A liquidator, clad in a gas mask and protective clothing, pushes a baby in a carriage who was found during the cleanup of the Chernobyl nuclear accident. The infant had been left in an abandoned house in the village of Tatsenki. The worker found the child when he was measuring radiation levels.
Initially, authorities tried to use robots to do the job of removing the dangerous debris, but after a few days, the high levels of radiation damaged the electronic circuitry of the machines. The dangerous nuclear cleanup job fell to what the government of the former Soviet Union called: the liquidators — a corps of soldiers, firefighters, miners, and volunteers.
The word “liquidator” is derived from the Russian verb “likvidator” ( which means “to eliminate”). Soon after the explosion, it became clear that the consequences of the accident could not be “eliminated” but only “reduced” however the title was already in common use by this point.
At the peak of the cleanup, an estimated 600,000 workers were involved in tasks such as cleaning up the debris from around the reactor, water filtration systems, decontamination, destruction and burial of contaminated buildings, and the “sarcophagus” that entombs the rubble of Chernobyl reactor number four.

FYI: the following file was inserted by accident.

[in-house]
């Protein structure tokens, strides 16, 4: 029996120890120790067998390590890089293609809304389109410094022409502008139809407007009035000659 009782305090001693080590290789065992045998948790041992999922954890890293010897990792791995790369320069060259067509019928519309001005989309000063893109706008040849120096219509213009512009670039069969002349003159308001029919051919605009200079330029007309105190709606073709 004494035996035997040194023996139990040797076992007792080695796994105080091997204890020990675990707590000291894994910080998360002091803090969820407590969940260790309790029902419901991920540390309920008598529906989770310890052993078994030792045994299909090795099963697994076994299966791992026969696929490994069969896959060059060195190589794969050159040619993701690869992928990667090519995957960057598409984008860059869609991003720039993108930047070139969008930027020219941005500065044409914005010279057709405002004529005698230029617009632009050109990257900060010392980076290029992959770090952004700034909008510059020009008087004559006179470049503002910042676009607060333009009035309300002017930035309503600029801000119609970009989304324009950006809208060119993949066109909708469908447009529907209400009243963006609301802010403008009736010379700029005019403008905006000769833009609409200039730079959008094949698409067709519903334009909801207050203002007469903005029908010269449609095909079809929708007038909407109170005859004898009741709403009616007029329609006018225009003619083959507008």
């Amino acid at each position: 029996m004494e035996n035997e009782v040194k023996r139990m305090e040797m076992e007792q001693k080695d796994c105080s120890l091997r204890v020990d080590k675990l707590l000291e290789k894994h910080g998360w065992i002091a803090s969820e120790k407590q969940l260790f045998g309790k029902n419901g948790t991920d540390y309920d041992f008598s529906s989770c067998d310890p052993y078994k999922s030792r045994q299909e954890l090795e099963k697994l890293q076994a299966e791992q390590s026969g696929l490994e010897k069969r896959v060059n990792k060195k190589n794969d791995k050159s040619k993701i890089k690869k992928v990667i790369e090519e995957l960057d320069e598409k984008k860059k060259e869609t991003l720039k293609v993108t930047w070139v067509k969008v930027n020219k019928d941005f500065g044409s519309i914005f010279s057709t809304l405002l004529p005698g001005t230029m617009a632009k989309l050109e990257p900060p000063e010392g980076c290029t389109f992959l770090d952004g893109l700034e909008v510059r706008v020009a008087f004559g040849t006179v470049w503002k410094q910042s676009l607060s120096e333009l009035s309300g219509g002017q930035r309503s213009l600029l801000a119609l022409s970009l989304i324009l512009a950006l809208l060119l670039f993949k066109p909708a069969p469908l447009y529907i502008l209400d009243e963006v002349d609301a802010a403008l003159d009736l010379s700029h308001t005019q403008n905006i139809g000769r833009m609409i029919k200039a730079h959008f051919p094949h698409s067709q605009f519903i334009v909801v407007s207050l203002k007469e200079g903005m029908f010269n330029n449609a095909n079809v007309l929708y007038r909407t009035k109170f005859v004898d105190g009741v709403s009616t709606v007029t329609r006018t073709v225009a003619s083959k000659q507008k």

The International Atomic Energy Agency (IAEA) says some 350,000 of the liquidators in the initial plant cleanup received average total body radiation doses of 100 millisieverts. That’s a dose equal to about 1,000 chest x-rays and about five times the maximum dose permitted for workers in nuclear facilities.
The Soviets did not have adequate protective uniforms, so those enlisted to enter highly radioactive areas cobbled together their own shields. The health toll for the survivors continues to be a matter of debate. One advocacy group, says 90,000 of the 200,000 surviving liquidators have major long-term health problems.
After the explosion, the facility was covered in pieces of highly contaminated graphite, the substance that had been used instead of water to cool the reactor and slow the fission reaction in the Chernobyl plant design. Chernobyl, like many commercial reactors at the time, used graphite as a coolant, not water.
Graphite is often used in reactors as a neutron moderator, which is very different from a coolant. In the case of Chernobyl’s reactors and all other RBMK-1 reactors, graphite was used at the tip of the control rods that modulated (controlled) the functioning of the reactor.
These graphite-tipped control rods contributed directly to the disaster – the accident occurred when the control rods were all fully lifted out of the reactor core.
When the reactor ran out of control and the reactor operators dropped the control rods back into place to slow down the reactor (they were dropped using only gravity, another design flaw), the graphite tips caught fire and melted from the intense heat, making it impossible for the control rods to be inserted any further, and thereby allowing the reactor to go critical and meltdown.
(Photo credit: Russian Public Archives).